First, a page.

Former White House attorney Pat Cipollone arrived on Capitol Hill on Friday for a private interview with the Jan. 6 committee about his role in trying to stop then-President Donald Trump from challenging the 2020 presidential election and join the violent mob that besieged the Capitol.
Cipollone had been a wanted witness after bombshell testimony revealed his seemingly desperate and last-ditch efforts to prevent Trump’s actions. The panel was told that it had warned that the defeated president would be charged with “every crime imaginable” if he went to the Capitol on January 6, 2021, trying to prevent the certification of Joe Biden’s election. He was subpoenaed for his testimony.
But the conservative lawyer, once a staunch presidential confidant who defended Trump in his first impeachment trial, had been reluctant to formally appear for a recorded interview. Like other former White House officials, he could claim his advice to the Republican president is inside information he doesn’t want to share.
The panel said Cipollone was “in a unique position to testify” in a letter accompanying the subpoena issued last week.
“Mr. Cipollone has repeatedly raised legal and other concerns regarding President Trump’s activities on January 6 and in the days leading up to it,” President Bennie Thompson, D-Miss., said in a statement. that the select committee appreciates Mr. Cipollone’s prior informal engagement in our investigation, the committee needs to hear it formally, as other former White House attorneys have done in other congressional investigations.”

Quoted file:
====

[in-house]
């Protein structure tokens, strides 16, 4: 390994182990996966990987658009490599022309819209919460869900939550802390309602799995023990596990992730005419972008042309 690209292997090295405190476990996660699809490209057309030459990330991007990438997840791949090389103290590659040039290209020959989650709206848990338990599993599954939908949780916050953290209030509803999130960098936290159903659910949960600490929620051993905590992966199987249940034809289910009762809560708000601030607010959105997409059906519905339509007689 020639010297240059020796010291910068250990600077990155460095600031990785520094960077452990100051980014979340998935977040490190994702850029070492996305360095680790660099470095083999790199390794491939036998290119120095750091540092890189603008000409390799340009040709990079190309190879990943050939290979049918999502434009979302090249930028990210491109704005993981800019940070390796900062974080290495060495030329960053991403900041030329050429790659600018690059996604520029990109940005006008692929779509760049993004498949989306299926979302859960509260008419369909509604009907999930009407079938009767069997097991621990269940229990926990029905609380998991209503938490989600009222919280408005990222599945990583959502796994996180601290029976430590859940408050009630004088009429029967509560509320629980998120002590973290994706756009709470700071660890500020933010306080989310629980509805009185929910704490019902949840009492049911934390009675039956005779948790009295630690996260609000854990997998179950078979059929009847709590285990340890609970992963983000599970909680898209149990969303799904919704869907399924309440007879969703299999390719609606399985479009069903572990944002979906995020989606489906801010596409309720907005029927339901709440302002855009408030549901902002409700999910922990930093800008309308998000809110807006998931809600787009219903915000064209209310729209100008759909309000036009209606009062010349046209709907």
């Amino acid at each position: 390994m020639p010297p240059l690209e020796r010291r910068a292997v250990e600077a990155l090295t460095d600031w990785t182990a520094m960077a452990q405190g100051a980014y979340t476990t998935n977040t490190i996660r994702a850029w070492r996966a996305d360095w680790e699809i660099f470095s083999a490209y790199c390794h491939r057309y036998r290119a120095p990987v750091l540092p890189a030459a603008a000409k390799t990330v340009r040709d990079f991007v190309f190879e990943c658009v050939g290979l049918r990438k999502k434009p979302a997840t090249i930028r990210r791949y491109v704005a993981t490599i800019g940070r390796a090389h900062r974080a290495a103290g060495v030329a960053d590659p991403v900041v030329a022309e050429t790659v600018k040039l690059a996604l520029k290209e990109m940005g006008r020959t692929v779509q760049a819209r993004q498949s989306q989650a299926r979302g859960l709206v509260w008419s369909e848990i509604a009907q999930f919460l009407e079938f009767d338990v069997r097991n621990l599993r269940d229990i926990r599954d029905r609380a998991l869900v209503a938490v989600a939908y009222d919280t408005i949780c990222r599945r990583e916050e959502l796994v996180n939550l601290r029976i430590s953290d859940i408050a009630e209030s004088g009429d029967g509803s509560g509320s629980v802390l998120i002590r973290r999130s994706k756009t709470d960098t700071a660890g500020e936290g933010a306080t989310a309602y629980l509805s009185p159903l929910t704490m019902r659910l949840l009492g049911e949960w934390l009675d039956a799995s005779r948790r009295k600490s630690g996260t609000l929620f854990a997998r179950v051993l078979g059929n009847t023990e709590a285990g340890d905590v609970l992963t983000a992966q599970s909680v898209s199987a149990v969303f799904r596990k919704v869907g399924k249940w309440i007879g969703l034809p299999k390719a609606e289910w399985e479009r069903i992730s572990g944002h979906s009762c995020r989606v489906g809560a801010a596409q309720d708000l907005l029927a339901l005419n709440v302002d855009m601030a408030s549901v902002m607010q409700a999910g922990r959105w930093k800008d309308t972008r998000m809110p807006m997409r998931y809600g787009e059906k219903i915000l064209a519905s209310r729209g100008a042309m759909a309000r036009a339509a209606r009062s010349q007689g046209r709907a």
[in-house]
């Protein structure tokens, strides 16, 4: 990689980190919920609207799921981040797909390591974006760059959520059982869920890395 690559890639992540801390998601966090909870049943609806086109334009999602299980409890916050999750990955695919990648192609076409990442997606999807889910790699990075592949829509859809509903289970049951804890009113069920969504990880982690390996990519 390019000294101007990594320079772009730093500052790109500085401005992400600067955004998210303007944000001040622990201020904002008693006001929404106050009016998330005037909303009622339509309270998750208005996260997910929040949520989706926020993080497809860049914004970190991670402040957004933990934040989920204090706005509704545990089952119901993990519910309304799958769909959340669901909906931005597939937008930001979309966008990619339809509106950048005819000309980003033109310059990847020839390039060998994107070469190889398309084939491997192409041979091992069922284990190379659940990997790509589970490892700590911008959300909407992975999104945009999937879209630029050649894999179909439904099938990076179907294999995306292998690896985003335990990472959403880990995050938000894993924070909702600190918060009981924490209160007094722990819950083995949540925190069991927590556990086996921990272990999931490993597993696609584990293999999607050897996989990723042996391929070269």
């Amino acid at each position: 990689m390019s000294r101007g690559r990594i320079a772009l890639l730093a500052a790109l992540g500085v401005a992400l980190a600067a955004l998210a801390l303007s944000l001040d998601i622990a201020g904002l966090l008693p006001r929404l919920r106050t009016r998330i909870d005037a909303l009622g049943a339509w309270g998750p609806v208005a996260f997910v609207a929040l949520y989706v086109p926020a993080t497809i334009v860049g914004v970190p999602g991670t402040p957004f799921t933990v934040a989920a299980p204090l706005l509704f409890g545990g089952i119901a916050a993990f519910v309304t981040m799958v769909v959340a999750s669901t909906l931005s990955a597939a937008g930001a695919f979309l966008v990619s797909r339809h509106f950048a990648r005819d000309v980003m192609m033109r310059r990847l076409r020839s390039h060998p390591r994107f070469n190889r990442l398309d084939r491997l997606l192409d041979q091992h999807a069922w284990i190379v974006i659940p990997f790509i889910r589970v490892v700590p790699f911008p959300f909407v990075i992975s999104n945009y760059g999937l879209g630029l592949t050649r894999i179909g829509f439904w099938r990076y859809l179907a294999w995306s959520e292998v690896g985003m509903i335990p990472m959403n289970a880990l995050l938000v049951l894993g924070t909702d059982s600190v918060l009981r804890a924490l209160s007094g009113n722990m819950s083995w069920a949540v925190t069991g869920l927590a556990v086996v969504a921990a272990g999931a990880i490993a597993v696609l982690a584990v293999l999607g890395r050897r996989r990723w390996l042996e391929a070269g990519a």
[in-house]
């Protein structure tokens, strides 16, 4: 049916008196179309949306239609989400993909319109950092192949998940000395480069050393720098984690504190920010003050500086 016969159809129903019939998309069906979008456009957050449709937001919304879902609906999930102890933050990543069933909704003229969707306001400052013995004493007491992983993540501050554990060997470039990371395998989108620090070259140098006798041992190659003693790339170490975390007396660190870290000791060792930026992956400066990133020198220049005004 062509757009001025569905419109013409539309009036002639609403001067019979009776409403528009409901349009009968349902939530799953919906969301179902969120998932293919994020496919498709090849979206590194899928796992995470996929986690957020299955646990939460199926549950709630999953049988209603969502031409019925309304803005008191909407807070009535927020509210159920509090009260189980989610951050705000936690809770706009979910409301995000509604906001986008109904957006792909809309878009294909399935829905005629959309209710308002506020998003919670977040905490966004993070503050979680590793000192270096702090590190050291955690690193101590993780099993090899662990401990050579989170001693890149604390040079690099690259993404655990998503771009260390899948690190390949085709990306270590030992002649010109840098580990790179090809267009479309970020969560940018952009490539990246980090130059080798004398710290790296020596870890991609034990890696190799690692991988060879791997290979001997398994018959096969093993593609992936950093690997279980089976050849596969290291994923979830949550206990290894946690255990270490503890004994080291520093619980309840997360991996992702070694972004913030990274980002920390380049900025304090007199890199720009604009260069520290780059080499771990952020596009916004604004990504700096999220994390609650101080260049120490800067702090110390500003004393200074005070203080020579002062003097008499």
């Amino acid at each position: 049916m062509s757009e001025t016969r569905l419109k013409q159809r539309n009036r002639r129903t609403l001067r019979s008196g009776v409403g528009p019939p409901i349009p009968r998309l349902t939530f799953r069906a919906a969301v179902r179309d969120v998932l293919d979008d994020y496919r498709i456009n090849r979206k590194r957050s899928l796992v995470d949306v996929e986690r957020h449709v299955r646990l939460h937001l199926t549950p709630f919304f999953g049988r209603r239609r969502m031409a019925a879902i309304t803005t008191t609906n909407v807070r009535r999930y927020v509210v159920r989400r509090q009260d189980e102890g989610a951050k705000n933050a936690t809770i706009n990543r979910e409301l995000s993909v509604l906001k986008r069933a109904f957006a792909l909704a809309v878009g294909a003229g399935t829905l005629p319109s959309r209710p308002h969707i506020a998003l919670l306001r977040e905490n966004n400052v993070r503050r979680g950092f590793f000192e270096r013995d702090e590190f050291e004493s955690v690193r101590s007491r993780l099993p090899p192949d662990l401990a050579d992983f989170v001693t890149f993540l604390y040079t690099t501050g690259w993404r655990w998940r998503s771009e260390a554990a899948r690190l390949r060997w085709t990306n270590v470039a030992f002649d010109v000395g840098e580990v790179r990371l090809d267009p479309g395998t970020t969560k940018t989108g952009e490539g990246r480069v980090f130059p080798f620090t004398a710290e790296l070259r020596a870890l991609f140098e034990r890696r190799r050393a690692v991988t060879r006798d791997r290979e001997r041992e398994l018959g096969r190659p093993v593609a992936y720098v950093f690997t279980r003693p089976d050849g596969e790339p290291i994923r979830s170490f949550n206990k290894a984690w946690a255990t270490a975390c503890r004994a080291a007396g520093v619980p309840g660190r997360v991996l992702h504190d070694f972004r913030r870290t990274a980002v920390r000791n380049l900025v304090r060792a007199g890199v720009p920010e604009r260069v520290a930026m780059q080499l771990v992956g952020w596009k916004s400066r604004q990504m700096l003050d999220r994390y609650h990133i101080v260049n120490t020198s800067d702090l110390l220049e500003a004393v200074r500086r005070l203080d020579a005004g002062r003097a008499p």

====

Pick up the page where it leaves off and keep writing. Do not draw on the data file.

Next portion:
Cipollone’s pivotal role was highlighted during a surprise committee hearing last week when former White House aide Cassidy Hutchinson described his repeated efforts to keep Trump from joining the crowd on Capitol Hill.
Hutchinson said Cipollone urged her to persuade her boss, chief of staff Mark Meadows, not to let Trump go to the Capitol.
Hutchinson testified that he was told Trump was furious when he was ultimately blocked by his security team from going to the Capitol that day. The Secret Service disputed parts of her account detailing Trump’s actions when she said he attacked the driver of the presidential motorcade.
Cipollone was also part of a key meeting the Sunday before the Jan. 6 attack with Justice Department officials at the White House threatening to resign if Trump goes ahead with plans to install a new attorney general. interim who would pursue his false allegations of voter fraud. .
Cipollone and his attorney, Michael Purpura, who also worked in Trump’s White House, did not respond to requests for comment.
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